Essentials of Time Series for Time Series Cross-Section Analyses

Lorena Barberia, University of São Paulo and Guy D. Whitten, Texas A&M University

COURSE DESCRIPTION

Time series variables (e.g., presidential approval, public mood liberalism, GDP, inflation, education level) are extremely common in the social sciences. However, due to certain properties, these series cannot always be handled using standard regression approaches. This course serves as an introduction to the world of time series analysis. In this module, we will discuss the essentials of time series with a focus on preparing you for cross-sectional time series analysis.  We will explore the properties of time series (e.g., non-independence of observations, moving averages, unit-roots), and introduce strategies to test and model these data.

During the first four days, the course will involve about three hours of lecture time with breaks, then lunch, then three to four hours of hands on instruction in analysis that takes place in smaller groups using Stata. On the fifth day, students will present a specific project that applies the concepts introduced in the course.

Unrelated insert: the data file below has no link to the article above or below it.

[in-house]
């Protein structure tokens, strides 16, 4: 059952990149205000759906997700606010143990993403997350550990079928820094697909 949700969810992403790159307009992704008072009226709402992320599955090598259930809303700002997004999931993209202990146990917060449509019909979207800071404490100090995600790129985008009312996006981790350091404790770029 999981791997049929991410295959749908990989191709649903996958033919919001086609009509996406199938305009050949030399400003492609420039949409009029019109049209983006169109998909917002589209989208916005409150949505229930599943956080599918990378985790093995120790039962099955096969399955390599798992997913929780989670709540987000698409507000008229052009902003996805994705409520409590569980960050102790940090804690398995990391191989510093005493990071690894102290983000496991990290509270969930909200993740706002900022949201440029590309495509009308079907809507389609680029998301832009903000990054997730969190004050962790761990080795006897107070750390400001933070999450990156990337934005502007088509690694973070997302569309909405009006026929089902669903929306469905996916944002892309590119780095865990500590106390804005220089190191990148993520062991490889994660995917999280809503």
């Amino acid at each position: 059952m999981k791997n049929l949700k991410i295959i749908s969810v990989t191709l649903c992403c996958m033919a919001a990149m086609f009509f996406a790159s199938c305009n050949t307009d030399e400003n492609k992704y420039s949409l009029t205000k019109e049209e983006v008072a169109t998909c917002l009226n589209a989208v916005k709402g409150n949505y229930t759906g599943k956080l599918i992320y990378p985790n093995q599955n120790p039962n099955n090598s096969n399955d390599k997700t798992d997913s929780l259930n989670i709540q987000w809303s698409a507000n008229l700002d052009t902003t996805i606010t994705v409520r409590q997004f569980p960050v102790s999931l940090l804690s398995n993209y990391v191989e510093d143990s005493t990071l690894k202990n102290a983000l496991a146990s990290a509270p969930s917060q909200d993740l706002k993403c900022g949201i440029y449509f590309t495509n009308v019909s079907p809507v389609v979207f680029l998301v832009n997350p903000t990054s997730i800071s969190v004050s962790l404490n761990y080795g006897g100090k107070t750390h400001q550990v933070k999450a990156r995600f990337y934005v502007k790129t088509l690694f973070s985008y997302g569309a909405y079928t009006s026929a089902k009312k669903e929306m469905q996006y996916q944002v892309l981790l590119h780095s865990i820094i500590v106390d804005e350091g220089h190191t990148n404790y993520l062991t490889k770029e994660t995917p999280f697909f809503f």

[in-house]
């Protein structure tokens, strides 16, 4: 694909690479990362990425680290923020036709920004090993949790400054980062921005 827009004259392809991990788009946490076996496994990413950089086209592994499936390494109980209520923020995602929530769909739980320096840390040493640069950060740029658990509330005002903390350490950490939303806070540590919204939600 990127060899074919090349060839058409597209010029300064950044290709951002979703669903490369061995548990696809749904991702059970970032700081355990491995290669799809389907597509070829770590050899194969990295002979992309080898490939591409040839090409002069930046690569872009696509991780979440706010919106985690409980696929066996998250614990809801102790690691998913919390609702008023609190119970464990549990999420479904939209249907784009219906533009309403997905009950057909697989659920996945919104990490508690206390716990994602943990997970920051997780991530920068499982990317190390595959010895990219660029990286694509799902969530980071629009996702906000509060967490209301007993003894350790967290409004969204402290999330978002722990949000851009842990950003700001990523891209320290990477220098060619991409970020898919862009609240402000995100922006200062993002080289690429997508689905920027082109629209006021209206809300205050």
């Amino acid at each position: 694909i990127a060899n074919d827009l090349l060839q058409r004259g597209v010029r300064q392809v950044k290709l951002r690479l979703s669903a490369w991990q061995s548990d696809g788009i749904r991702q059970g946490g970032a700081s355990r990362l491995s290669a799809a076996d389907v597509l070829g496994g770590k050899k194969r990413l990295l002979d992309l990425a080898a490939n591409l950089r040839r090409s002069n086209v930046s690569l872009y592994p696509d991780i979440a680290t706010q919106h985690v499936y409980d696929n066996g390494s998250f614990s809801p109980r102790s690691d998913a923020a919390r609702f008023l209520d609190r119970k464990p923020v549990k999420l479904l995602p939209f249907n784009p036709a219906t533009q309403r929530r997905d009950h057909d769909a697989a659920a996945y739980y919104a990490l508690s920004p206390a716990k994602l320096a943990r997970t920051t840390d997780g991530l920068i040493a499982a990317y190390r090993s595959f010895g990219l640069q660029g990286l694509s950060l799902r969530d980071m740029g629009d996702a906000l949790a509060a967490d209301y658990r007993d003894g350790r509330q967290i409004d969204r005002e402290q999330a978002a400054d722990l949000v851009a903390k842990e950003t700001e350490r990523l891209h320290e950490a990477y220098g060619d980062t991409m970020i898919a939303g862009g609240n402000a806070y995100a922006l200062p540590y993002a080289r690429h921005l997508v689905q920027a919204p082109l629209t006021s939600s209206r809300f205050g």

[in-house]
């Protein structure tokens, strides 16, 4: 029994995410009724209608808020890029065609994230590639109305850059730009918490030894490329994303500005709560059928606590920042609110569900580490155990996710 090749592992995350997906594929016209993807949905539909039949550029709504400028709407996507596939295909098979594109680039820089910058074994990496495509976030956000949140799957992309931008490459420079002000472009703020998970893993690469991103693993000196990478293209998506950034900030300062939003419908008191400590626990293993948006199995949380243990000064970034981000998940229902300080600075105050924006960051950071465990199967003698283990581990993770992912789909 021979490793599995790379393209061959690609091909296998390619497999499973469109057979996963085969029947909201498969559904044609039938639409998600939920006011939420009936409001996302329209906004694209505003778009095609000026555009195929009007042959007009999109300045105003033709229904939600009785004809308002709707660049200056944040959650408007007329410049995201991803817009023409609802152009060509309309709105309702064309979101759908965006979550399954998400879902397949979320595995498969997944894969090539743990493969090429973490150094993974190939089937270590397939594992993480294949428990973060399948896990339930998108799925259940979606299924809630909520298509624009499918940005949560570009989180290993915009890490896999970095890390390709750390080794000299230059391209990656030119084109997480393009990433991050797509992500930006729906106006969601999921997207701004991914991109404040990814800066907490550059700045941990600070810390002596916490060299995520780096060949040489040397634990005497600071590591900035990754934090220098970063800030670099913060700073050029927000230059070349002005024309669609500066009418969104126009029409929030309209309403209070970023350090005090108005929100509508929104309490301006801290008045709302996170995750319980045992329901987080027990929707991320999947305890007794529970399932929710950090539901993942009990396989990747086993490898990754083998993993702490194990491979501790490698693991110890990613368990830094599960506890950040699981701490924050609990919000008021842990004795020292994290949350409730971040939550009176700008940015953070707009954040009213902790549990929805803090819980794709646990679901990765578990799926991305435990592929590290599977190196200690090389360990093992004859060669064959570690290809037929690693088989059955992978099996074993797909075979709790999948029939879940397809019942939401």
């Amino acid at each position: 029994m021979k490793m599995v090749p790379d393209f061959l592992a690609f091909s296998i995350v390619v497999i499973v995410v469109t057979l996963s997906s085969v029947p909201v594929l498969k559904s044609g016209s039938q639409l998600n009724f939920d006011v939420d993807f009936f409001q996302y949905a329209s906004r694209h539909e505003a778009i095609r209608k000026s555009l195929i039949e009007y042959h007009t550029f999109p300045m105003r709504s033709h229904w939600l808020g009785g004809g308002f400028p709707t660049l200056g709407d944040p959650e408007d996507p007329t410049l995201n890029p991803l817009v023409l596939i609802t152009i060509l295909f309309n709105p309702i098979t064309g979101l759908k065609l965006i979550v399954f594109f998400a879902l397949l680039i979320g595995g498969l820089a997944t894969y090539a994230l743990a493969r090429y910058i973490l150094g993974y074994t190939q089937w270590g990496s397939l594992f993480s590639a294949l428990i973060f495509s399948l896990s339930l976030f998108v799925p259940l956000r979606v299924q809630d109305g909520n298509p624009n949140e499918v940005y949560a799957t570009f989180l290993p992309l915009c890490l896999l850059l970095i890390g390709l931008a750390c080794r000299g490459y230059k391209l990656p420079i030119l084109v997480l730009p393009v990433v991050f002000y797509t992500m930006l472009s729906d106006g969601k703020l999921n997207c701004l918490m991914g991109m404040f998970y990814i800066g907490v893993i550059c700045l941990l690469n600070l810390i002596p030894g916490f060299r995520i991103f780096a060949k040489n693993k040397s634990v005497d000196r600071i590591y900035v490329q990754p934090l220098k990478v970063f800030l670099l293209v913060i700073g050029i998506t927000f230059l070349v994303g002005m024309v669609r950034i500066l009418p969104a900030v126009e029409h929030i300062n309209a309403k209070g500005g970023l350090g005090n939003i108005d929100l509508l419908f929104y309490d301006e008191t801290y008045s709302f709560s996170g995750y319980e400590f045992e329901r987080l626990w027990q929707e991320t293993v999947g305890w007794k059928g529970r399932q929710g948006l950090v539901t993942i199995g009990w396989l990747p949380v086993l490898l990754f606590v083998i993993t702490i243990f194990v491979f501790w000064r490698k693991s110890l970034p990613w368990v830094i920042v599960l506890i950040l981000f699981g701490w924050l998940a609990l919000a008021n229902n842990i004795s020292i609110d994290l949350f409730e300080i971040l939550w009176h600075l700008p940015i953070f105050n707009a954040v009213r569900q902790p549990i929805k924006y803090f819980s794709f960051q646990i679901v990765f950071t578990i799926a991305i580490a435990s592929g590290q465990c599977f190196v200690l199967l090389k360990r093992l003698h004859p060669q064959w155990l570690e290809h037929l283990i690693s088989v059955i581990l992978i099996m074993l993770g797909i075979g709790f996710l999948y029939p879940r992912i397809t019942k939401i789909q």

DATES

This course runs January 13-17, 2020.

Teaching Fellow: 

COURSE OUTLINE

Topic 1: We start with a review of standard regression assumptions. We then move into the basics of time series data.

Topic 2: We will cover how to write time series notation, how to analyze time series data, and begin to discuss threats to inference common in time series data, including autoregression and non-stationarity.

Topic 3: We introduce the basics of ARIMA models, which are used for univariate time series. Although ARIMA models are not used that frequently in applied political science research, they provide some important diagnostic procedures and a set of foundational concepts.

Topic 4: We will focus on regression models common in applied analysis (e.g.,, a dependent variable and multiple independent variables). We will discuss how autocorrelation is commonly treated in these models, lag structures, and interpreting the output from dynamic regression models.

Topic 5:  We will have student presentations of a research project developed over the week. Everyone will provide feedback. If needed, we will also finish up any lectures.
 

PREREQUISITES
A full-semester graduate-level course in multiple regression analysis.